Quote:>I have a web site hosted by an ISP. However, I would like to host it
>myself. Then I would not have a limit on disk space.
Ok. Were you planning to run it at home, then? Then you'll have limits
on the connection speed - and anyone visiting your site will share the
bandwidth with your net activity. Are you ok with this - can you get
a fast enough connection to where you live? Does your access provider
allow running servers (CHECK their policy) -- and if not, can you switch
to one that does?
Quote:>Since my domainname is registered I believe I need to tell them I will
>be hosting. How do I do that? Do I really need my web site registered?
>Can I run my own name server?
You can run your own name server, but your domain will have to be
registered somewhere. Name registration is a hierarchical system,
where there are a set of "top-level" (or "root") servers that have the
complete authority over the non-country-specific top level domains
(.com, .net, .org, ...). These contain the information about where
the nameserver authoritative for each subdomain of these is (f.ex.
what nameservers have the authoritative data for "apache.org" domain).
And so on for sub- domains of these.
If a computer doesn't know the address for some name, the queries
start from top down, i.e. with name "httpd.apache.org", first one of
the top-level servers gets asked about where to find apache.org data,
and then the nameserver returned from that query is asked what is the
address for httpd.apache.org.
One issue to check with your provider is whether you own your domain
or whether it is registered to and by your provider (and only leased
to you). If you own your domain, it can usually be rather easily
transferred - but if the domain (name) is owned by your hoster and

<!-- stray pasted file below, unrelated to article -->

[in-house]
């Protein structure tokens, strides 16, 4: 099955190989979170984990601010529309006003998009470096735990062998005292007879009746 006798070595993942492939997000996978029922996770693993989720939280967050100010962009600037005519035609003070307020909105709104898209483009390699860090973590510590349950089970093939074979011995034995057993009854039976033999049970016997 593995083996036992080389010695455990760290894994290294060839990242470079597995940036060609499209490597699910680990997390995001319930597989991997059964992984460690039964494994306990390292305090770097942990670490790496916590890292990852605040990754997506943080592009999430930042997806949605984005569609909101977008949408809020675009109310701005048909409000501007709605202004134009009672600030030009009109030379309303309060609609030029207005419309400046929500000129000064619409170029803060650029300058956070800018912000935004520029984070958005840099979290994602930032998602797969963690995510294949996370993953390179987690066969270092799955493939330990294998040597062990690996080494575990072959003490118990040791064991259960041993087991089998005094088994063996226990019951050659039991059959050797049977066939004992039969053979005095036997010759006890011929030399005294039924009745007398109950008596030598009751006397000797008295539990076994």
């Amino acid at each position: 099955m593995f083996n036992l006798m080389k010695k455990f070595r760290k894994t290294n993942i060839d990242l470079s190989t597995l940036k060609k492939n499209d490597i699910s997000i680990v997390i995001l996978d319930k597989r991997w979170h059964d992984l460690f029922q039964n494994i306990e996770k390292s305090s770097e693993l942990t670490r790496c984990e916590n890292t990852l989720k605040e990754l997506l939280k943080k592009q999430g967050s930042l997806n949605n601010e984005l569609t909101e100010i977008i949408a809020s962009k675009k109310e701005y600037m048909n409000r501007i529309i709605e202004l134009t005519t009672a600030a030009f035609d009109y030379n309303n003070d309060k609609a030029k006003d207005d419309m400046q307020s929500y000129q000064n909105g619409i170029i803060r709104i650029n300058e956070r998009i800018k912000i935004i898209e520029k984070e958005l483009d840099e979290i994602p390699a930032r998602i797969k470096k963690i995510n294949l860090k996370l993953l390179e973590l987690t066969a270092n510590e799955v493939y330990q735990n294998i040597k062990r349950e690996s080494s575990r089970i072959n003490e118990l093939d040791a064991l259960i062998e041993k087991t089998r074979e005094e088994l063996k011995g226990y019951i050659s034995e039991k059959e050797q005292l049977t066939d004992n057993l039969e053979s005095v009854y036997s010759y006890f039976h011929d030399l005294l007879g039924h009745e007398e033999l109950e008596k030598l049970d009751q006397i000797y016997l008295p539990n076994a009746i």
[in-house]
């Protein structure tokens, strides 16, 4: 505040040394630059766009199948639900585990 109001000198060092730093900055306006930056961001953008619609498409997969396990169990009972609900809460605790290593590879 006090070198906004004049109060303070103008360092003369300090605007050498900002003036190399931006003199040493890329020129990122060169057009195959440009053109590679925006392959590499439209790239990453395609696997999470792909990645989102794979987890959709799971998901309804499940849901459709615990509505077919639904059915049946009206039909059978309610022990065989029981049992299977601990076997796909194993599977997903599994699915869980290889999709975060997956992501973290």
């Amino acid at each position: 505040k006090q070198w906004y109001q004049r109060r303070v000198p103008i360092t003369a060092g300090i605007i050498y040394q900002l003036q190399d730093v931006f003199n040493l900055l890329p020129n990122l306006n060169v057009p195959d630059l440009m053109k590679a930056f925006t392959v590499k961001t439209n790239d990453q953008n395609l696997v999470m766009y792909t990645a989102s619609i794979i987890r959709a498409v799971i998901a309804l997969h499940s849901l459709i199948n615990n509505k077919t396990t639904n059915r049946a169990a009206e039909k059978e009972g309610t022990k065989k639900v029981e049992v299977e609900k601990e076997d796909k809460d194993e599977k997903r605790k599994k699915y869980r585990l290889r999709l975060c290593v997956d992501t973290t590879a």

leased to you, you may end up needing to pay to get the ownership for
I seem to recall there's a requirement for each domain to have two
name servers behind separate network connections, which means you'd
have to get someone else to host your other name server (but I also
think that this requirement is not always followed).
Quote:>Can I have a web site without having to pay $75 a year?
As you read the above (and esp. check the connectivity requirements),
I'm rather certain you can self-host a site and end up paying far more
Quote:>I would also like to use Apache (Under Linux) as a Network Server for
>my Mac and PC's.
Hmm.. if I understood correctly what you meant by "network server" here,
yes, it's possible to run your private Apache as the web server for your
Quote:>Right now I have peer to peer networking. I would like to have a Linux
>domain server (I do not want to use NT).
But this has no longer anything to do with Apache, so I snipped it.
Quote:>I run httpd on Linux server and Windows PC's cannot find the domain to
Yep.. you should be running a name server on your home network with
a namespace distinct from that of the outside world (i.e. come up
with your own toplevel domain and have your own name server be
authoritative for that). Of course, no-one from the outside will be
seeing these names (or your private IP addresses for that matter),
but it's possible to build a rather self-sustaining home network
this way. As it's Linux you're running, take the discussion to
comp.os.linux.networking, but please do read at least some of the
networking HOW-TO documents before shooting off a question.
Wolf a.k.a. Juha Laiho Espoo, Finland
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